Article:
Microsoft has released various recommendations about how large
content data bases should be in SharePoint in order to still allow
for optimal performance . Gökhan’s article explores the
complexities of these recommendations and how to best go about
managing large amounts of data in SharePoint. This blog from Gökhan
Yilmaz will serve as extensions to the topic that Gökhan has
already explored in his piece.
I wrote this while searching for ways to optimize my SharePoint
2010 farm. At the time I didn’t have many content databases, but
the few that I did have were quite large. I had heard about the
recommended 200 GB limitation from Microsoft and decided to do some
further research in order to make sure that I operate a fully
supported SP2010 environment. I found an article on Microsoft
TechNet that mentions recommended terms limits, thresholds and
boundaries. The article can be found here:
Here are some of the key points mentioned in the article:
– Boundaries are absolute limits that cannot be exceeded by
design. It is important to understand these limits to ensure that
you do not make incorrect assumptions when you design your
-Thresholds are those that have a default value that cannot be
exceeded unless the value is modified. Thresholds can, in certain
circumstances, be exceeded to accommodate variances in your farm
design, but it is important to understand that doing this may
affect the performance of the farm in addition to the effective
value of other limits.
– Supported limits define the tested value for a given
parameter. The default values for these limits were defined by
testing, and represent the known limitations of the product.
Exceeding supported limits may cause unexpected results,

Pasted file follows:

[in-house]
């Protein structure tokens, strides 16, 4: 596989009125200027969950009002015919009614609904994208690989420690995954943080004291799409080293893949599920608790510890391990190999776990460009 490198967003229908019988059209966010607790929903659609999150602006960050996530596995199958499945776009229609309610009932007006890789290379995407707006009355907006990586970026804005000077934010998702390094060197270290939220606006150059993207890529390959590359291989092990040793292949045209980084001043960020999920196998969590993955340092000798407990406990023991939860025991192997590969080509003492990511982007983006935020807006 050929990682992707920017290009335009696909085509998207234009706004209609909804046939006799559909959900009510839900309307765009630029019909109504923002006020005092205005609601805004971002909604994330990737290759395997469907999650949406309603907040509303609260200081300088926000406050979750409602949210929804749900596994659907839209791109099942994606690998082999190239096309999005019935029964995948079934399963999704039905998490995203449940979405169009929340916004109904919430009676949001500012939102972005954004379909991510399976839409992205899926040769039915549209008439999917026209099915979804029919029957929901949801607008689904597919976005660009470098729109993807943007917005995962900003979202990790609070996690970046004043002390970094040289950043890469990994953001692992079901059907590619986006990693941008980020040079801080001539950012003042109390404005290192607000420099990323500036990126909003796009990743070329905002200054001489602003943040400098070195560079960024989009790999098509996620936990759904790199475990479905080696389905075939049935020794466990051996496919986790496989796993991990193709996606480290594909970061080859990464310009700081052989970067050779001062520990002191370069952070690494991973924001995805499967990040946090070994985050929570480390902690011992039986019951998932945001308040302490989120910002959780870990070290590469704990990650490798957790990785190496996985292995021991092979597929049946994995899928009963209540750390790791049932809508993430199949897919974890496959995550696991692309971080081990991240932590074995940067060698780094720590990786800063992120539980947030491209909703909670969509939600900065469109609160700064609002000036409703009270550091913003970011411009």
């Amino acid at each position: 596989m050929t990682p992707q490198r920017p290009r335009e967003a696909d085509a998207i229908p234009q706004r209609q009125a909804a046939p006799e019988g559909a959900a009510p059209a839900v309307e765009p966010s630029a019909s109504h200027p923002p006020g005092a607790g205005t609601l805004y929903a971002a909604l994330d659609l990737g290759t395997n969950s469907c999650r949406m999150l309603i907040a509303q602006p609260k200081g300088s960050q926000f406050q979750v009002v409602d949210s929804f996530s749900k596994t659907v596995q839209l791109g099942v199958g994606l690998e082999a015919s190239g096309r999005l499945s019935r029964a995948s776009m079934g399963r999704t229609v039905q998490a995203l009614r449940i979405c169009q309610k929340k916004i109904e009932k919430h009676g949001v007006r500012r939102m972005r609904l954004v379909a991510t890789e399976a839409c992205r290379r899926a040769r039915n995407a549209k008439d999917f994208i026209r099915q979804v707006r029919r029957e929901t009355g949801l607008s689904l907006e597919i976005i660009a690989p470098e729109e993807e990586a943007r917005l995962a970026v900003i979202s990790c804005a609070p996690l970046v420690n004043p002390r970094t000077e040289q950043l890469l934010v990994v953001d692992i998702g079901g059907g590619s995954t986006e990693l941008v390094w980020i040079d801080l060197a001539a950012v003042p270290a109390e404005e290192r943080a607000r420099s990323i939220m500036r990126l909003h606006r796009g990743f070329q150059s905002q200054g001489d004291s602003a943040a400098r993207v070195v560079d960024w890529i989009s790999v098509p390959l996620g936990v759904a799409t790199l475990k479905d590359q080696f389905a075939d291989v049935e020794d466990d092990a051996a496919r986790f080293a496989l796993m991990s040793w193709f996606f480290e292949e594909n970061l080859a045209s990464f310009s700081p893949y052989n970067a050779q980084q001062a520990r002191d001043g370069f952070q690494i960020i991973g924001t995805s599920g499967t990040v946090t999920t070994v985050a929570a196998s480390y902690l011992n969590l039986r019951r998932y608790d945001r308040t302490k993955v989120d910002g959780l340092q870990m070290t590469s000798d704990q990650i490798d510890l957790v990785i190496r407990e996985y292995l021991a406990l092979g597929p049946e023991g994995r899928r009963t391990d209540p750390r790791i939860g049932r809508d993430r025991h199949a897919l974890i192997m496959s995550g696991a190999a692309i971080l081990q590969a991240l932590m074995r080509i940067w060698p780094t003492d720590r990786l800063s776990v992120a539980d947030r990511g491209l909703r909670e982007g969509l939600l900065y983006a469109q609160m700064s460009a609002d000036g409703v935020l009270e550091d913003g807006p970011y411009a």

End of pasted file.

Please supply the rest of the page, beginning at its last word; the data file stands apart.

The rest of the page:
significant decrease in performance, or other harmful effects.
A standard boundary in SharePoint 2010 is the maximum size of a
file that can be uploaded. This is obvious as content is written in
into a field in the SQL Server backend which is using the datatype
varbinary(max). SQL Server Books Online says that varbinary(max)
storage size is 2^31-1 bytes, which is 2 GB.
mentioned above, one should consider how to backup such databases.
The size will have a negative effect on the time needed to backup.
Backup frequency and time required for restores are main factors
when considering databases of this magnitude.
Microsoft has released its second TechNet Article on SP2010 SP1
mentioning supported scenarios with content database sizes of 4 TB
and larger. At first glance that seemed very encouraging, but
after taking a closer look I found it to be more complicated that
it appears. While it is true that under specific circumstances the
effective maintenance of content databases sizes of 4 TB or more is
possible, a set of preconditions must be adhered to for this to be
I then asked myself if I would rather maintain and administer
many small content databases, or few very large databases that
might be easier to administer and manage, but are subject to the
set of preconditions (
defined by Microsoft.
Microsoft itself doesn’t really set a limit as long as only 5%
of content is accessed, less than 1% is edited and DocumentCenter
and RecordCenter Templates are being used. By using alerts or
workflows one would lose support from Microsoft. Also defining
permissions on an item level would cause a loss of support. These
scenarios simply did not come into question for my environment
because of the high level of activity in my SharePoint farm.
I use SharePoint for Project Sites, Collaboration and with some
DMS functionality. Considering the current upload behavior of users
I would be over the 4 TB within just a year. A quick report has
shown that my content database consists of about 90% BLOBs, meaning
I would have 400 GB of data in my SQL and about 3,600 GB of
BLOBs. I found myself with two options. Either I could adhere
to the criteria set by Microsoft to manage large content databases
or I could consider an alternative method: moving the BLOBs out of
my databases. The latter option would mean up to 90% of my content
would be stored outside of SQL Server.
In the end, Microsoft’s new database size recommendations didn’t
really change my situation. I am still tied to the 200 GB limit
with SP1. By using BLOBing mechanisms, I would not be able to
bypass this limitation but can improve my backup windows and
shorten restore times for single databases as well as increase my
overall performance. From my point of view, using sophisticated
BLOBing mechanism allows for much better scaling. I can also attain
aggressive SLAs and minimize
RPO/RTO because BLOB-data is stored outside of the content data
bases (and outside of SQL server).